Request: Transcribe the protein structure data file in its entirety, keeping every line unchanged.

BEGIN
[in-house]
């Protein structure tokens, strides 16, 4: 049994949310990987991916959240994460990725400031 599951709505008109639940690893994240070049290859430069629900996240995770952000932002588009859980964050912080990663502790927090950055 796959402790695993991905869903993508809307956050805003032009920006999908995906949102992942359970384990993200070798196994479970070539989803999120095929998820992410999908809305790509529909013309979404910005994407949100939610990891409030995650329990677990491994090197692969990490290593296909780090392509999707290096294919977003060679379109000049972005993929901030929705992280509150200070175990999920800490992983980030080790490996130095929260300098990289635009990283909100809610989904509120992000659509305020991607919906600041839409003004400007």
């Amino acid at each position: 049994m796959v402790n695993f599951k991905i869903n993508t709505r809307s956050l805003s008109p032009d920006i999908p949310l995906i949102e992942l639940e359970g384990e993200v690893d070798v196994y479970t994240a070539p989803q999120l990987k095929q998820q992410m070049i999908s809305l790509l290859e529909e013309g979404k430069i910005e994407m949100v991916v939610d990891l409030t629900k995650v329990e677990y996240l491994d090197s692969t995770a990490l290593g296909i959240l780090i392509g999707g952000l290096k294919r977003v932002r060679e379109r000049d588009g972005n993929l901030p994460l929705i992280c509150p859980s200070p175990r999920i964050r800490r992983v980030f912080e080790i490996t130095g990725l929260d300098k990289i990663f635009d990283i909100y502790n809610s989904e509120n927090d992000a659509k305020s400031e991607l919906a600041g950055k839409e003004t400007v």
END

[in-house]
């Protein structure tokens, strides 16, 4: 049994949310990987991916959240994460990725400031 599951709505008109639940690893994240070049290859430069629900996240995770952000932002588009859980964050912080990663502790927090950055 796959402790695993991905869903993508809307956050805003032009920006999908995906949102992942359970384990993200070798196994479970070539989803999120095929998820992410999908809305790509529909013309979404910005994407949100939610990891409030995650329990677990491994090197692969990490290593296909780090392509999707290096294919977003060679379109000049972005993929901030929705992280509150200070175990999920800490992983980030080790490996130095929260300098990289635009990283909100809610989904509120992000659509305020991607919906600041839409003004400007």
């Amino acid at each position: 049994m796959v402790n695993f599951k991905i869903n993508t709505r809307s956050l805003s008109p032009d920006i999908p949310l995906i949102e992942l639940e359970g384990e993200v690893d070798v196994y479970t994240a070539p989803q999120l990987k095929q998820q992410m070049i999908s809305l790509l290859e529909e013309g979404k430069i910005e994407m949100v991916v939610d990891l409030t629900k995650v329990e677990y996240l491994d090197s692969t995770a990490l290593g296909i959240l780090i392509g999707g952000l290096k294919r977003v932002r060679e379109r000049d588009g972005n993929l901030p994460l929705i992280c509150p859980s200070p175990r999920i964050r800490r992983v980030f912080e080790i490996t130095g990725l929260d300098k990289i990663f635009d990283i909100y502790n809610s989904e509120n927090d992000a659509k305020s400031e991607l919906a600041g950055k839409e003004t400007v």